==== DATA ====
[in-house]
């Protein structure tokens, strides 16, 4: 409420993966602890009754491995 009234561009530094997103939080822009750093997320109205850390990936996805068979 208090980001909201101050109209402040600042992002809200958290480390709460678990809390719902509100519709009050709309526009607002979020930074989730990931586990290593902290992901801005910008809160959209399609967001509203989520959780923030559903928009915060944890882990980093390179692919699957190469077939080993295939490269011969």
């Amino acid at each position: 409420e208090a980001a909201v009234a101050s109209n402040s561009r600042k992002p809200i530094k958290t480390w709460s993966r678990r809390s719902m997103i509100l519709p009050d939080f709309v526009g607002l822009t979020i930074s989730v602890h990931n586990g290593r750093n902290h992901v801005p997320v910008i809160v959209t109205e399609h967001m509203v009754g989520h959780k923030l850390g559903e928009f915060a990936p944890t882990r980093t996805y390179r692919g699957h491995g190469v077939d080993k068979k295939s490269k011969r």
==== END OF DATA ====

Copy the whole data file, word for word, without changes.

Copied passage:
[in-house]
């Protein structure tokens, strides 16, 4: 409420993966602890009754491995 009234561009530094997103939080822009750093997320109205850390990936996805068979 208090980001909201101050109209402040600042992002809200958290480390709460678990809390719902509100519709009050709309526009607002979020930074989730990931586990290593902290992901801005910008809160959209399609967001509203989520959780923030559903928009915060944890882990980093390179692919699957190469077939080993295939490269011969």
């Amino acid at each position: 409420e208090a980001a909201v009234a101050s109209n402040s561009r600042k992002p809200i530094k958290t480390w709460s993966r678990r809390s719902m997103i509100l519709p009050d939080f709309v526009g607002l822009t979020i930074s989730v602890h990931n586990g290593r750093n902290h992901v801005p997320v910008i809160v959209t109205e399609h967001m509203v009754g989520h959780k923030l850390g559903e928009f915060a990936p944890t882990r980093t996805y390179r692919g699957h491995g190469v077939d080993k068979k295939s490269k011969r």